Bite the Ballot is a grass roots campaign created by young people to inspire others to speak up and be a part of the decisions that directly affect us. They have campaigned rigorously for youth engagement in politics.
Our reporter Tom Sanderson interviewed Mike Sani, Chairman of Bite the Ballot, to find out about the story so far..
I want to start the interview by talking about Bite the Ballot, what was the inspiration behind the campaign?
I would say the inspiration behind the campaign came, a year before it started. I was teaching at a secondary school in Dartford with a colleague of mine, co-founder of the movement, David Hughesman, and he was the head of business studies. I had no interest in politics at all, I have never voted, I was never on the electoral register and I was one of those people who pretty much said let them get on with it, it doesn’t affect me.
David would say to me that this is political and he really galvanised me to see how politics affect my everyday life and in-turn I began to look and see how it affected the everyday life of the students. It was around about the time when we were approaching the general election and I asked the students and members of the sixth form if anyone was going to vote, and one patellar class of around about 24 all said no.
That really resented with me, and I just through that this is just not right, how on the one hand can I be a 27 year old male and never really see the importance of politics and how can all these who have just turned Eighteen have the right to determine elements of their future and not even what to play a role in it.
We began to break down the barriers of why they were saying no, and it was things like; I don’t know how to vote, I don’t want to embarrass myself, no one really speaks to us, it doesn’t affect me, nothing will ever change and I just refused to believe that. So it was from then that Bite the Ballot was born.
Tell me a bit more about Bite the Ballots founding members, what are their backgrounds?
I regard the founding members as the young people, myself, David and a few more teachers who played a role in it. David is 34 years older than me and he’s very political, he really does believe that everyone should be involved and that rubbed off on me and the students.
My background is quite mixed, I have been to university and my first job was at the bank of America, but I quit because I didn’t really like that job, there was no sense of fulfilment for me at all. So I went off traveling for a year, and moved into teaching. On the side of that the acting aspirations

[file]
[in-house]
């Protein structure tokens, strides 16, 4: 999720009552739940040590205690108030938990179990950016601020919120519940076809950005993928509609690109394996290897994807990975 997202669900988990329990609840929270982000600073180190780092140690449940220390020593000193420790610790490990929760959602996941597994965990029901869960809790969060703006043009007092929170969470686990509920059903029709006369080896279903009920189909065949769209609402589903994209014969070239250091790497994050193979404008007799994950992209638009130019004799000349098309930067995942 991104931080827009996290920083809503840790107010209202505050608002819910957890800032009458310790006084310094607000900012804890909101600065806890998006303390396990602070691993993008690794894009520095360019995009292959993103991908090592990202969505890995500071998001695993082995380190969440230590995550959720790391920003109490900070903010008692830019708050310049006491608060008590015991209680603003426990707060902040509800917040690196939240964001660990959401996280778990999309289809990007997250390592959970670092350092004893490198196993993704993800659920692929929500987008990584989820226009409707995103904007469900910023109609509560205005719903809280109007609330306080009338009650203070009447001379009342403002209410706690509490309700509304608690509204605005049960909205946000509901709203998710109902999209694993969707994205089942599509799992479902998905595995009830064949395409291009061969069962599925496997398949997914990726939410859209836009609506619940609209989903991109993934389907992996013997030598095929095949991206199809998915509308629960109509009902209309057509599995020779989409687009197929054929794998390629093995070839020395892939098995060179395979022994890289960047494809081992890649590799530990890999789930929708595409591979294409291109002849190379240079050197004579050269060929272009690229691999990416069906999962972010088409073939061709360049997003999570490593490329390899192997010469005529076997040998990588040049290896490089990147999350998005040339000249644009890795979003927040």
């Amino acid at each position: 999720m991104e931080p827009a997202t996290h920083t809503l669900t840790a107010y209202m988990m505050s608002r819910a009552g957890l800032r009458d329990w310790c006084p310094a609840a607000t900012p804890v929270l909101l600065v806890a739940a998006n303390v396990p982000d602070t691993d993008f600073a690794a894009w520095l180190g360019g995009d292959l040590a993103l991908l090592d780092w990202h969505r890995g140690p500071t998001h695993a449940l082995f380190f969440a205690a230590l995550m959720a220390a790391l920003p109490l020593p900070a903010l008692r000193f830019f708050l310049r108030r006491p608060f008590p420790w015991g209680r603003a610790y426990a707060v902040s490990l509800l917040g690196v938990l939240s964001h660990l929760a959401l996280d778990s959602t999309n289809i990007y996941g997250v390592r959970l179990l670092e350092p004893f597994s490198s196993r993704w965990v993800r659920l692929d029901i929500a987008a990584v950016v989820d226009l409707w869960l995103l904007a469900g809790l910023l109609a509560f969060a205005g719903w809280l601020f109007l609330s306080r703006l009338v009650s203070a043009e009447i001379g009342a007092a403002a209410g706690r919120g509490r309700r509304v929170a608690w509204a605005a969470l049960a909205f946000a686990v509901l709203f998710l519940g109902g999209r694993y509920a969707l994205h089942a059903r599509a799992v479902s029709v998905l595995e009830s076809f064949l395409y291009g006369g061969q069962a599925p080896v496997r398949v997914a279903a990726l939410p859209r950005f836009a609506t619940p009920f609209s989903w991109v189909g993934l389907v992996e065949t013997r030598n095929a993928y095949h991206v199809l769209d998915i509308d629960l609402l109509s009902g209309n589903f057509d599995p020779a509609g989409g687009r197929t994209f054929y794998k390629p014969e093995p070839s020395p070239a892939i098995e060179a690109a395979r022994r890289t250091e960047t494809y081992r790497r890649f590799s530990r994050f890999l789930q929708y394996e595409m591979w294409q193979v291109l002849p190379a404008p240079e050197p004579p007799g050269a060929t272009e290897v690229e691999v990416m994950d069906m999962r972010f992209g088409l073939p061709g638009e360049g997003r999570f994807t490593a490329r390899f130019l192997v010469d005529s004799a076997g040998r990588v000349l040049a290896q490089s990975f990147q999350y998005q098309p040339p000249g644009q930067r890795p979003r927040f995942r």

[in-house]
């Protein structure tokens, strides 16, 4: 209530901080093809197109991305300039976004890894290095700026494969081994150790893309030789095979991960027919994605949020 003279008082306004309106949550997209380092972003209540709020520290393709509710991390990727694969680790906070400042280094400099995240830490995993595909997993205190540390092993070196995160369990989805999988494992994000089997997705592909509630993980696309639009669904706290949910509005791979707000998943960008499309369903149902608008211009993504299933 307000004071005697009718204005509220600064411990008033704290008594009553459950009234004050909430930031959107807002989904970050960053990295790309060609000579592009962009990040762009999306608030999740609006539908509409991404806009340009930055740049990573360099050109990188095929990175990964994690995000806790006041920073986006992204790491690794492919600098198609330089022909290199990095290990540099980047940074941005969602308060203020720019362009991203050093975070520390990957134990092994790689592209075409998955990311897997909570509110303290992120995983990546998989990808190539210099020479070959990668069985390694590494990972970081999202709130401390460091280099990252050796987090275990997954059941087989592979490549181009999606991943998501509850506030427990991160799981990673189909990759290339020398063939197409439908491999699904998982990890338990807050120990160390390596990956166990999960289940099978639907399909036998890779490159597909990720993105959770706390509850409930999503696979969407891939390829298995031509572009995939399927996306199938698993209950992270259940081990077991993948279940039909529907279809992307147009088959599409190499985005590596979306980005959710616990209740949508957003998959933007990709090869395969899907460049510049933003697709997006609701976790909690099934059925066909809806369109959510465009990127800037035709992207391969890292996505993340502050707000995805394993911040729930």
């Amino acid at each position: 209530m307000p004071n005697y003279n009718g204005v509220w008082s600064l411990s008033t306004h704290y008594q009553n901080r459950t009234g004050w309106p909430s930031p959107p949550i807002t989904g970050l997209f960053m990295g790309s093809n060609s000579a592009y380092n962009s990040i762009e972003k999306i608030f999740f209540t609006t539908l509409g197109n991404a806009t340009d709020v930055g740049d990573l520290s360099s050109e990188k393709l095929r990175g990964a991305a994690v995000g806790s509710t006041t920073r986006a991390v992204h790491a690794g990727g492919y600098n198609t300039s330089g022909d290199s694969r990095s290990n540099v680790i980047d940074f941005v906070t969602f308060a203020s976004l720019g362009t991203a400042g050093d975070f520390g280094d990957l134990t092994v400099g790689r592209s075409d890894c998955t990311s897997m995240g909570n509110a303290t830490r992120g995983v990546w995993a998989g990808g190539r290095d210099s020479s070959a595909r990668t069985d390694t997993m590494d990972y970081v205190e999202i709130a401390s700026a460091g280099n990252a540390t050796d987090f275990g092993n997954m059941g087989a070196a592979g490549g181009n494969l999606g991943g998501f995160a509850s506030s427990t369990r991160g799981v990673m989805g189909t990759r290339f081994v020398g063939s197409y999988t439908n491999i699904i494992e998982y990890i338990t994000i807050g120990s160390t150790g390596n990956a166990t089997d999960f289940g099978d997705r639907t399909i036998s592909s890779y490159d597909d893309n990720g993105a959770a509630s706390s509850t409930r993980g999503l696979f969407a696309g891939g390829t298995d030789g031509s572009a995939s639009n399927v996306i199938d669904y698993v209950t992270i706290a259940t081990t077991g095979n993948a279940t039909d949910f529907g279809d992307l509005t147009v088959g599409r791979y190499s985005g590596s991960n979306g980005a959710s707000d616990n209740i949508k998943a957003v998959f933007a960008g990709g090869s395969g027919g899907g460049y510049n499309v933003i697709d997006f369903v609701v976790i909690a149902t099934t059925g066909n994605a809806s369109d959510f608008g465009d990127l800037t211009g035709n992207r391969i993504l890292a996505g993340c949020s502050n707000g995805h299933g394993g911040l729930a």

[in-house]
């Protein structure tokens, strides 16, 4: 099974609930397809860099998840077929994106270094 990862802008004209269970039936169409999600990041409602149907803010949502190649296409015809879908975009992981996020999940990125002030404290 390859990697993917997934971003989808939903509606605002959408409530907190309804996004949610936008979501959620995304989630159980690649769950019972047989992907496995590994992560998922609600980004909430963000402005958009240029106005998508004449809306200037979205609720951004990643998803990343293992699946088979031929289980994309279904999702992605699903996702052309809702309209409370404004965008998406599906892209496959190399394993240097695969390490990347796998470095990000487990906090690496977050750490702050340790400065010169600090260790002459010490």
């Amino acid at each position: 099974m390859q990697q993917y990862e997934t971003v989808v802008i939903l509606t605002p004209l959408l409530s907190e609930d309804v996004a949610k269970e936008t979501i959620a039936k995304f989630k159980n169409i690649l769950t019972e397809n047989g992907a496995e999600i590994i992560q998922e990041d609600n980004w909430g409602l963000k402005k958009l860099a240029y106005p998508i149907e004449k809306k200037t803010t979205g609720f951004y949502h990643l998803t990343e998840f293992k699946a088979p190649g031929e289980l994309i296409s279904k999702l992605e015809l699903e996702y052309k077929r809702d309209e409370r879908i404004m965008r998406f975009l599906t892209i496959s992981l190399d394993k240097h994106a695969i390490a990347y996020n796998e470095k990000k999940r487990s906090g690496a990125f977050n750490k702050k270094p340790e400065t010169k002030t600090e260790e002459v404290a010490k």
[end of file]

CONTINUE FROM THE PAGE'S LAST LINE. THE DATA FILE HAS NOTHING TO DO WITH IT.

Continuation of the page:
The background of the younger people are students in different areas but came under a common cause of we can do this; the word impossible was not in our vocabulary. We knew the challenge and still three years later know the extended of the challenge and of course we are nowhere near where we want to be, but in the words of Winston Churchill “this is not the end, this not even the beginning, but it is, perhaps, the beginning of the end”
Can you tell me about some of the other people and organizations that have got involved with Bite the Ballot?
There have been so many, some have been fruitful and successful and some have been really short-term for one patellar event, but I guess one of the main things about Bite the Ballot is that the awareness is there. I never really think that we’re not in touch with that organization anymore but I think as least they know who they are and that we have left a footprint, so that when we come to 2015, they might talking about politics even if they are not talking about bite the ballot.
We’ve engaged various schools and colleges and youth media. The Press is a big one because we’ve not had much bite from the mainstream media and I guess that really we are not likely to until 2015 when Britain goes election. The youth media however has been fantastic
I guess one of the most exciting organizations or industry area that we are enjoying is the digital side. We’ve been talking with people like YouTube and Google and that makes you think wow, this started as an idea in a classroom and now we’ve just left a meeting at Google HQ, that’s pretty cool.
One of the main ones that we have been successfully engaging with is Westminster and this is exactly what I enjoy doing most, to facilitate that conversation between the everyday person and the public servant and the decision maker.
Bite the Ballot also has some sporting connections, I’m going to throw a few names out there, and I’ve got Amir Khan, Jonnie Peacock, Stephanie Reid and Tanni Gary Thomson. Could you tell me how they got involved with bite the ballot because sports and politics seem like two very different worlds?